The big remaining question is whether Dzhokhar will cop a plea deal with the feds or opt to stand trial. Any plea deal will most definitely come with significant prison time, and he may spend the rest of his life behind bars. But it will spare him the death penalty, which will be on the table should he plead not guilty.
Today I went out on the campaign trail with Anthony Wiener at the New York Blood Center, where the candidate spoke against the ban against gay men giving blood.
Much to my surprise, I was the first to arrive. I talked with the growing gaggle of reporters (I think it’s called a gaggle) for a half an hour before the candidate arrived. From what a I learned, freelance photography is a dying business. Thank God I’m not a photographer.
During his 10 minute statement, Weiner railed against the ban on gay men giving blood. He blamed the current rules on one thing: fear.
He then invited a gay man to speak about how the ban personally affects him. The man said that more than anything he just wants to be able to help people and to participate in this civic duty. The man presumably was a Weiner supporter.
Weiner tried to make issue more about public health than equality, but he did add that “this is discrimination where we really can’t afford it.” However he did seem to be going for the vote of the LGBT community, perhaps trying to take some of the thunder away from his rival Christine Quinn, who is gay.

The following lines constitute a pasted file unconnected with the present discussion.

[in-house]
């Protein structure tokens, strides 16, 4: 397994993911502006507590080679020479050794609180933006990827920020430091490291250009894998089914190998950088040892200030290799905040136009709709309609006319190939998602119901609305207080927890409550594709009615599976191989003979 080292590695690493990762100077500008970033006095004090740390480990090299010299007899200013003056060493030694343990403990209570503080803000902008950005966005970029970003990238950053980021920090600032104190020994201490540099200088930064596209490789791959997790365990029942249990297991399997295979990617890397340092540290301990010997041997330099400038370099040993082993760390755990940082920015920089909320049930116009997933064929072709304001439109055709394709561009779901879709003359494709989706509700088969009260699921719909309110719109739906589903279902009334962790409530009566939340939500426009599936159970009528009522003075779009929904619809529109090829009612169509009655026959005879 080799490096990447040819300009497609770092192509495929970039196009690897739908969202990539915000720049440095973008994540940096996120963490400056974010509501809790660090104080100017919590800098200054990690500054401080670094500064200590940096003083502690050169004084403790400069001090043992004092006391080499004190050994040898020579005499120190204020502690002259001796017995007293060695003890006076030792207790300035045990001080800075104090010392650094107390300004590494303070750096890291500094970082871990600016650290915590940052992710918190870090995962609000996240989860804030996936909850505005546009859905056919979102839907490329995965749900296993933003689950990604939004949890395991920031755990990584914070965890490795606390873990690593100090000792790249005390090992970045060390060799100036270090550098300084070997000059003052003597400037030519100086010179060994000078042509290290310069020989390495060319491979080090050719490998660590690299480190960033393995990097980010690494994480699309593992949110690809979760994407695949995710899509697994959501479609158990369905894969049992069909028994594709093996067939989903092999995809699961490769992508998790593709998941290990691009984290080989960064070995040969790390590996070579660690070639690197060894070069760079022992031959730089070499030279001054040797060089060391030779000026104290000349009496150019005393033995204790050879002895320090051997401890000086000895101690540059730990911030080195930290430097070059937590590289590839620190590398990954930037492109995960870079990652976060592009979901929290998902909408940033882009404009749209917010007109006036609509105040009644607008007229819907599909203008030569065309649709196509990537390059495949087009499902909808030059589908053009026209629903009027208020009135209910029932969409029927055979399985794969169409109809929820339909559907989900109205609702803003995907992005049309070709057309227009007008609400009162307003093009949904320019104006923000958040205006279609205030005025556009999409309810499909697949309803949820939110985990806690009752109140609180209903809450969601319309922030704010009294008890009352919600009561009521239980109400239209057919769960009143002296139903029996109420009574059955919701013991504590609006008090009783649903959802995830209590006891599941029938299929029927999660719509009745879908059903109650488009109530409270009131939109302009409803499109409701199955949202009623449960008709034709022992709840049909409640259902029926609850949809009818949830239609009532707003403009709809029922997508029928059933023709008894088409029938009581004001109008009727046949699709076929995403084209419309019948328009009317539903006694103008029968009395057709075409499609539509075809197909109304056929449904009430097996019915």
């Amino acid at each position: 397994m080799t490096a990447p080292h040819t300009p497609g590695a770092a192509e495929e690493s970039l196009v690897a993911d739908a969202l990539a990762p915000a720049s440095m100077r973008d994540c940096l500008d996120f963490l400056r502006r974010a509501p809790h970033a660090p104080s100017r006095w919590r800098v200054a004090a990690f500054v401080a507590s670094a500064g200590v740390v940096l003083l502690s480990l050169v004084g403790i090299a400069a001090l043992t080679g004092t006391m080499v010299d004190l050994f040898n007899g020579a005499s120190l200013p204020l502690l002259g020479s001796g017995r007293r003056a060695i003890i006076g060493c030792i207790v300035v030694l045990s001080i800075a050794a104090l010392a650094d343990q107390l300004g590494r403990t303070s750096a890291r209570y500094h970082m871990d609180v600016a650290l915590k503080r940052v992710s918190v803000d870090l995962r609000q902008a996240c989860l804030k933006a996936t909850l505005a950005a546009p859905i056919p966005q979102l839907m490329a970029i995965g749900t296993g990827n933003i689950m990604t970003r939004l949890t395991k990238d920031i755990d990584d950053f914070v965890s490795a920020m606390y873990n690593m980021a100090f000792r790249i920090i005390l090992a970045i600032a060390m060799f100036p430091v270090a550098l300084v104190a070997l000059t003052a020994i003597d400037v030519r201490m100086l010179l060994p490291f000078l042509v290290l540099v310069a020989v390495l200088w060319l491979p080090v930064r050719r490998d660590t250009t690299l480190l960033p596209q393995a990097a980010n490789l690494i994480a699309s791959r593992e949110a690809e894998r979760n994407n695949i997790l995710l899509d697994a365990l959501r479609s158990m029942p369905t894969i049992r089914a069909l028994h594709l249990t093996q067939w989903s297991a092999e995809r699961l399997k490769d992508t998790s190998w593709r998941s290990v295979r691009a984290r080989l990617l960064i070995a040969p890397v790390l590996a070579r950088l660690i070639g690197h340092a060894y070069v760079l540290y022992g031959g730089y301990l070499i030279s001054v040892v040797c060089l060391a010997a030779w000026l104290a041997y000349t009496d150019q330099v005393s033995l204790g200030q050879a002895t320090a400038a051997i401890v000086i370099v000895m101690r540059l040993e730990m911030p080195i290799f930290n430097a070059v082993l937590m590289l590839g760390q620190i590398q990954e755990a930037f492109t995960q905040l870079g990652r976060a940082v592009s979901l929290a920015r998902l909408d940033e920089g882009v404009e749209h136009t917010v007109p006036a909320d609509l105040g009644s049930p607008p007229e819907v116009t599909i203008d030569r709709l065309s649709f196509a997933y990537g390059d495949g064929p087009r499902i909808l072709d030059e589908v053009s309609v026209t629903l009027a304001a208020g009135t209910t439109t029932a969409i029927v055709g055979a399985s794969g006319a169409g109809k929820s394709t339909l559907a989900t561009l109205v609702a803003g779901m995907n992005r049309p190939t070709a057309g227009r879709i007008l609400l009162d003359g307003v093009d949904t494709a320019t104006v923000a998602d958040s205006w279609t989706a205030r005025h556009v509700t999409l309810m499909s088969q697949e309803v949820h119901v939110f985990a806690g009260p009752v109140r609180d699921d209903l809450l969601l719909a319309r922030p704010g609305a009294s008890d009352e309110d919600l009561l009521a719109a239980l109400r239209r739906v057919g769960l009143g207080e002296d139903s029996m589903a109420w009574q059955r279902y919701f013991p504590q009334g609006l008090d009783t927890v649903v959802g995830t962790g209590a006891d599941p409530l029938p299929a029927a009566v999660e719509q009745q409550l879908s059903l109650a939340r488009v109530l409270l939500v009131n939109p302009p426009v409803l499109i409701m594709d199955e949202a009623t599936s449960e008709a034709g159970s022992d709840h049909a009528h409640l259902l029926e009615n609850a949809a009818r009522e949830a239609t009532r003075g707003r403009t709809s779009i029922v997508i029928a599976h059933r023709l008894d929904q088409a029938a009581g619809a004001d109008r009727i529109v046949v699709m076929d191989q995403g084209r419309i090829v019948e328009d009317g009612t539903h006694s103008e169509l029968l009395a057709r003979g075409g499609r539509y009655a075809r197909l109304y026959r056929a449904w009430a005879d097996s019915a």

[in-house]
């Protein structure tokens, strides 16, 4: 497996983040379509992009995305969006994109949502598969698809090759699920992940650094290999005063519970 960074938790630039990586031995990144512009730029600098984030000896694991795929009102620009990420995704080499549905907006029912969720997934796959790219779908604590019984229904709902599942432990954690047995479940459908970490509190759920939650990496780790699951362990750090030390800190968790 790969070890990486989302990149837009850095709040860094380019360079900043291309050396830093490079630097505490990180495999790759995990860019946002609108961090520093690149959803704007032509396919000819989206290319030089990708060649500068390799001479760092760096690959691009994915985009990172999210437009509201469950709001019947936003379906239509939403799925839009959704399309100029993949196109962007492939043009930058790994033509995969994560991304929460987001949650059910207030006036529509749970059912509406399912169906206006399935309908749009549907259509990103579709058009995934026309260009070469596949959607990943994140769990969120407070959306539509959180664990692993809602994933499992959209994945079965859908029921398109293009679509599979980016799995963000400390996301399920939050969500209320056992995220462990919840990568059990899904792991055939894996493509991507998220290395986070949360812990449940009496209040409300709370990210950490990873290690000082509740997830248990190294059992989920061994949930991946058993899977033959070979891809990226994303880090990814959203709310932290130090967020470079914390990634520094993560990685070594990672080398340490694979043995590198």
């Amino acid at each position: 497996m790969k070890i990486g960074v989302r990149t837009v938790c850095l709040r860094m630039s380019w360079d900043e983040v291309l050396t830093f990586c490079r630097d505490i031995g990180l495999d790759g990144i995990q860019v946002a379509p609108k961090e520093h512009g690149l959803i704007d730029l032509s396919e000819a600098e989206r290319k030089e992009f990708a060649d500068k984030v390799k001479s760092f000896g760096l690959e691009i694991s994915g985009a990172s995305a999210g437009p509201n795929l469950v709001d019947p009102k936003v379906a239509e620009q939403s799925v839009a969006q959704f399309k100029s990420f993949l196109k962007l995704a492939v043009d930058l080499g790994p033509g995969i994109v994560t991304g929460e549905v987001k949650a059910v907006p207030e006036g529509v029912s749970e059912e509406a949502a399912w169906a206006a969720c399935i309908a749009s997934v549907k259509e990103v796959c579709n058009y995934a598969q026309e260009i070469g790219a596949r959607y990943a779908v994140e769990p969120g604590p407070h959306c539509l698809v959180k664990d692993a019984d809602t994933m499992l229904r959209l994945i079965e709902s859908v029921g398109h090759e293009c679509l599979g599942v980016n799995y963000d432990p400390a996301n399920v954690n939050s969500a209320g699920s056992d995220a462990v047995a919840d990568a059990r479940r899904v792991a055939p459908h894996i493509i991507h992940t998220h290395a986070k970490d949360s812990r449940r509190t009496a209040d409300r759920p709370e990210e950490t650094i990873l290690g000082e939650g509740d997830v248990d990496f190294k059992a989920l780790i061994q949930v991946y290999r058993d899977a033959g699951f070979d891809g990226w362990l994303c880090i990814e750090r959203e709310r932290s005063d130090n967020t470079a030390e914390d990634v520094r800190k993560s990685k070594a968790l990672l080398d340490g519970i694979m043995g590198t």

As a personal note, I have to say that the Weiner campaign doesn’t have much patience or respect for reporters. For Christ’s sake the press guy wouldn’t even give out his name. I won’t hold it against them, but I do think it’s indicative of the their overall strategy. Because from what I saw the Weiner camp is focused on retaining control over the candidate’s media exposure. And the last thing Anthony Weiner needs is another indecent exposure.
From CBS News:
“The most expansive plans in years to impose new oversight on the New York Police Department passed the City Council early Thursday, as lawmakers voted to create an outside watchdog and make it easier to bring racial profiling claims against the nation’s largest police force.
Both passed with enough votes to override expected vetoes, marking an inflection point in the public debate and power dynamics that have set the balance between prioritizing safety and protecting civil liberties here.”
The NYPD are complaining that this would hamper their ability to protect the streets from “criminal” elements. Through the use of “stop and frisk”, the police are able to stop “suspicious” people on the street and frisk them without necessarily having a concrete reason. The standard they use is called “reasonable suspicion”, which in effect means that they can stop and frisk pretty much anyone they want.
As my use of quotation marks shows, I’m skeptical of this program. Stop-and-frisk is a big invasion of personal space and from what I’ve heard it is not a very pleasant thing to be subjected to. And while in theory race is not supposed to be used to pick targets, nearly all of those who have been stopped and frisked are either black or hispanic.
Of course, this law doesn’t place any restrictions on stop and frisk whatsoever. It allows for greater oversight and makes it easier for those who have been racially profiled to seek action against the NYPD. To borrow a phrase from our friends in blue, you don’t have to worry if you have nothing to hide.